In good company when it comes to saving buy-to-let money
WITH the introduction of the 50 per cent tax rate in April 2010, higher rate taxpayers will be more encouraged to look for an alternative way to operate their buy-to-let businesses, perhaps by using a company.
This article looks at the different tax rates that apply to individuals and companies, and also identifies some of the main points that should be considered in deciding whether to use a company “vehicle”. Where an individual owns a rental property, he or she is taxed to income tax on the net rental income, which means that a tax rate of up to 50 per cent can apply, depending on their other taxable income.
Generally, a company that invests in property would pay “small profits rate”, which means a tax rate of 21 per cent on annual profits of up to £300,000. This means a potential saving of up to 29 per cent, which could equate to a significant figure in the case of a sizeable property portfolio. However, as taxable rental income is after deducting the interest on any borrowings, the potential annual savings are reduced where the equity in the properties is relatively small.
When a company sells a property, the capital profit is generally taxable at 21 per cent rate, whereas an individual, who is a higher rate payer, pays capital gains tax (CGT) at 28 per cent, so again there is a potential saving to be had.
So far so good, but now comes the problem; with an existing property portfolio there are two potentially significant costs in transferring the properties into a company. Firstly, a stamp duty land tax (SDLT) charge at probably four per cent of the value of the properties, and secondly, there is a CGT disposal, with a likely tax charge at 28 per cent of the capital profit. Therefore, with properties that have been owned for many years the CGT is likely to be considerably more than for someone who has only recently been building up their portfolio.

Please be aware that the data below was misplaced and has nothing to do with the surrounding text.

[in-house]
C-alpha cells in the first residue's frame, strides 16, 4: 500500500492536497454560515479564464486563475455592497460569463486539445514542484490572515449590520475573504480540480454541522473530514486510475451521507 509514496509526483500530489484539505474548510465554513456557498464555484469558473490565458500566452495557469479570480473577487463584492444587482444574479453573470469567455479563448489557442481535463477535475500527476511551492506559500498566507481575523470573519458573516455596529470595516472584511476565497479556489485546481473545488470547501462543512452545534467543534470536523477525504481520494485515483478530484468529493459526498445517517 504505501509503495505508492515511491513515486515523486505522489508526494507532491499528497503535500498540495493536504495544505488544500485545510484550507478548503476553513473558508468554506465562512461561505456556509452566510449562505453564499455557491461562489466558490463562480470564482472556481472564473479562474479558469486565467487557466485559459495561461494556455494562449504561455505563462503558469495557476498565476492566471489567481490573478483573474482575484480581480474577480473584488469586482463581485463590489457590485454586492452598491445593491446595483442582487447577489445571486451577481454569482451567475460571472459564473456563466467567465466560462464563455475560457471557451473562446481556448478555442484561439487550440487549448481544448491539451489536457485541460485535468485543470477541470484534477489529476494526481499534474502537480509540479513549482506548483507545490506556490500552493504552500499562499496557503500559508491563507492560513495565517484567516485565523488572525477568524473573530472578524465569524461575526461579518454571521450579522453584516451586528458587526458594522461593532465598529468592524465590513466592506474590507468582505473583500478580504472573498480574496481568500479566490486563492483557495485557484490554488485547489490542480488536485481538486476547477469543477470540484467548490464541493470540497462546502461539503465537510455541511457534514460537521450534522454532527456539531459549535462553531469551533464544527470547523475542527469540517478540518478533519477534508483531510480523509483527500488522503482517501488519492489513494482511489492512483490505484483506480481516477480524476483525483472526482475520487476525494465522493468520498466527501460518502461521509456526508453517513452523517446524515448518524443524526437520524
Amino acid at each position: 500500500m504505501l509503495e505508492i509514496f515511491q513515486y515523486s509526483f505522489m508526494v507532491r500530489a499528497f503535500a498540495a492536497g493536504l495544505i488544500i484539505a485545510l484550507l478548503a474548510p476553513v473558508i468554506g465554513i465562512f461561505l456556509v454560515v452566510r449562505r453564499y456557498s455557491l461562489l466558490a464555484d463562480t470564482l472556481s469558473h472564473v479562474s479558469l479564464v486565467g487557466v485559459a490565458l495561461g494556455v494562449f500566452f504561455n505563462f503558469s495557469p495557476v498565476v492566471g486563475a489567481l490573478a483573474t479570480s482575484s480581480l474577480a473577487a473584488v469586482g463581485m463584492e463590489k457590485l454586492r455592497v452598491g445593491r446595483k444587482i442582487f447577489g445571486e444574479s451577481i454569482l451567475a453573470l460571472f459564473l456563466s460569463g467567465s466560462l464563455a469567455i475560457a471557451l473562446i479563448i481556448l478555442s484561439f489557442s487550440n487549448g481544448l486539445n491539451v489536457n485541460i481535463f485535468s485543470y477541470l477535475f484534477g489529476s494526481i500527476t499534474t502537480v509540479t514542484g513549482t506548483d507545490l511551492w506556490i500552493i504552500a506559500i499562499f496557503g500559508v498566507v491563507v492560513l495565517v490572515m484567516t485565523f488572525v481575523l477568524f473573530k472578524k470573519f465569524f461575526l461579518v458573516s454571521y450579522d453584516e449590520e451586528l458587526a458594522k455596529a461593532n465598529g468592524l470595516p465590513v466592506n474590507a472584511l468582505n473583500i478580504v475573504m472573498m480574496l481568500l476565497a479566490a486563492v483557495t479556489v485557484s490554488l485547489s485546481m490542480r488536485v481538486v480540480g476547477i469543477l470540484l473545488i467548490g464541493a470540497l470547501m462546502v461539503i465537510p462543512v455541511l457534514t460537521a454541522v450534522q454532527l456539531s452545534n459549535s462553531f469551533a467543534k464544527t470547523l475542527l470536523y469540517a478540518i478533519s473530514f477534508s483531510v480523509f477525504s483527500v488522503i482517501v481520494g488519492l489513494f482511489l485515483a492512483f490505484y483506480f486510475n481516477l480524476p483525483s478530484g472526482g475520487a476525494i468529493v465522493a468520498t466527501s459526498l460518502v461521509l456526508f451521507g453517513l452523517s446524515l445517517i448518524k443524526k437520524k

For long-standing rental businesses the potential SDLT and CGT charges may be too costly to bear, but with a more recent start-up the costs may not be that great. Certainly, with someone now buying their first buy-to-let properties you do not have these stumbling blocks.
The tax savings on the annual rental income and capital gains are “retained” for as long as the company rolls up its profits.
However, if there is a requirement to “extract” profits from the company, then there is an exposure to income tax.
In order to minimise this charge you would generally look to pay a small part of this as a salary or bonus, with the balance as dividends.
There may also be some merit, if practical, to defer the taking of dividends until a later year, in the expectation of a lower marginal rate of tax, perhaps where an individual’s income has dropped following retirement.
Generally, the use of a company is most suited to the situation where the properties are intended to be owned long-term, with the profits to be rolled up and invested in further properties.
The rolled-up profits within the company become potentially taxable to capital gains tax on a winding-up of the company, but where it is intended to keep the company longer-term, perhaps with an intention that it will be passed on to children on death, then this potential tax charge can be largely discounted. Setting aside the tax issues, there are costs associated with the setting up, running and winding-up of a company, and these all need to be considered.
There are clearly many issues to be considered, both tax and commercial, before choosing to run a property investment business through a company, and an individual’s personal financial circumstances must be carefully factored into the calculations. As always, you are strongly advised to seek a professional opinion before making a decision.